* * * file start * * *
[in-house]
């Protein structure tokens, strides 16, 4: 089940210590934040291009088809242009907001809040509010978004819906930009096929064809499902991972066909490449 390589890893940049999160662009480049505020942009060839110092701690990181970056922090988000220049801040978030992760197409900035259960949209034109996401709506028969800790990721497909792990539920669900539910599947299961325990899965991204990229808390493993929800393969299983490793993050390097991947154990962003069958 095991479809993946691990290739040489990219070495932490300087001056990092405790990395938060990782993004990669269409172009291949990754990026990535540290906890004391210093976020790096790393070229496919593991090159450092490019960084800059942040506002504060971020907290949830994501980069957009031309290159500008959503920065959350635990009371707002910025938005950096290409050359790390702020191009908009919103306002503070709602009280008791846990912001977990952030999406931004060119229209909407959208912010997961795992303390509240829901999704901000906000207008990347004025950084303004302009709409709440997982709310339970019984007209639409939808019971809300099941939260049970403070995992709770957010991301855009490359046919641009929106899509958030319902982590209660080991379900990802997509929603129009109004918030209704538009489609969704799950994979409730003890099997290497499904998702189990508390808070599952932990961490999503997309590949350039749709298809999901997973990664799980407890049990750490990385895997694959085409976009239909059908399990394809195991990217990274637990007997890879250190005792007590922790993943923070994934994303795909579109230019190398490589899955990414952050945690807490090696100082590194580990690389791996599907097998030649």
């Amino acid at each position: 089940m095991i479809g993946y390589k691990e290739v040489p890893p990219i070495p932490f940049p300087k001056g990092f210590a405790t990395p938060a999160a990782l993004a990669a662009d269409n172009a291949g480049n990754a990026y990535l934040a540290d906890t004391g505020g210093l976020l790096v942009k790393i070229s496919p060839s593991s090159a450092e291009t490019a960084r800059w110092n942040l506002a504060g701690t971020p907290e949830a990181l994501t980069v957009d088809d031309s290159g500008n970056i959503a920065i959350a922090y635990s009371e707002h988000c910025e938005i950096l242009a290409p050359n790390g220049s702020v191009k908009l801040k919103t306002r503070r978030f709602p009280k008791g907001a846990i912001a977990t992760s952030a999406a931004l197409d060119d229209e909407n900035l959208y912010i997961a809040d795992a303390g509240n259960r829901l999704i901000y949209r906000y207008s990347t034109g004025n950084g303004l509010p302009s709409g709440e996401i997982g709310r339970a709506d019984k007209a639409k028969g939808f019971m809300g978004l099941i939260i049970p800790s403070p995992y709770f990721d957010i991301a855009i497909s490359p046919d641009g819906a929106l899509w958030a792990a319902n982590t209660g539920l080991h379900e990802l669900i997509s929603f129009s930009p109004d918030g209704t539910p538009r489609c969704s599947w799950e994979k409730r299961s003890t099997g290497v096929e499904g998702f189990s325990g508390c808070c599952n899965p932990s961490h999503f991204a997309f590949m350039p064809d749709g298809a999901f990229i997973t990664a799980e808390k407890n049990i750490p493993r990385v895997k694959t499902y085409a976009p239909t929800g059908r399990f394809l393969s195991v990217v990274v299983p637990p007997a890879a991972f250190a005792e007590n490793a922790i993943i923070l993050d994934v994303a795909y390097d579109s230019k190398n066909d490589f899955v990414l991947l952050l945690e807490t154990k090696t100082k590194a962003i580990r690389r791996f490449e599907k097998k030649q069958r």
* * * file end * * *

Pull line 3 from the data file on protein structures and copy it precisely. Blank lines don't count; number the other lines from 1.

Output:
């Amino acid at each position: 089940m095991i479809g993946y390589k691990e290739v040489p890893p990219i070495p932490f940049p300087k001056g990092f210590a405790t990395p938060a999160a990782l993004a990669a662009d269409n172009a291949g480049n990754a990026y990535l934040a540290d906890t004391g505020g210093l976020l790096v942009k790393i070229s496919p060839s593991s090159a450092e291009t490019a960084r800059w110092n942040l506002a504060g701690t971020p907290e949830a990181l994501t980069v957009d088809d031309s290159g500008n970056i959503a920065i959350a922090y635990s009371e707002h988000c910025e938005i950096l242009a290409p050359n790390g220049s702020v191009k908009l801040k919103t306002r503070r978030f709602p009280k008791g907001a846990i912001a977990t992760s952030a999406a931004l197409d060119d229209e909407n900035l959208y912010i997961a809040d795992a303390g509240n259960r829901l999704i901000y949209r906000y207008s990347t034109g004025n950084g303004l509010p302009s709409g709440e996401i997982g709310r339970a709506d019984k007209a639409k028969g939808f019971m809300g978004l099941i939260i049970p800790s403070p995992y709770f990721d957010i991301a855009i497909s490359p046919d641009g819906a929106l899509w958030a792990a319902n982590t209660g539920l080991h379900e990802l669900i997509s929603f129009s930009p109004d918030g209704t539910p538009r489609c969704s599947w799950e994979k409730r299961s003890t099997g290497v096929e499904g998702f189990s325990g508390c808070c599952n899965p932990s961490h999503f991204a997309f590949m350039p064809d749709g298809a999901f990229i997973t990664a799980e808390k407890n049990i750490p493993r990385v895997k694959t499902y085409a976009p239909t929800g059908r399990f394809l393969s195991v990217v990274v299983p637990p007997a890879a991972f250190a005792e007590n490793a922790i993943i923070l993050d994934v994303a795909y390097d579109s230019k190398n066909d490589f899955v990414l991947l952050l945690e807490t154990k090696t100082k590194a962003i580990r690389r791996f490449e599907k097998k030649q069958r």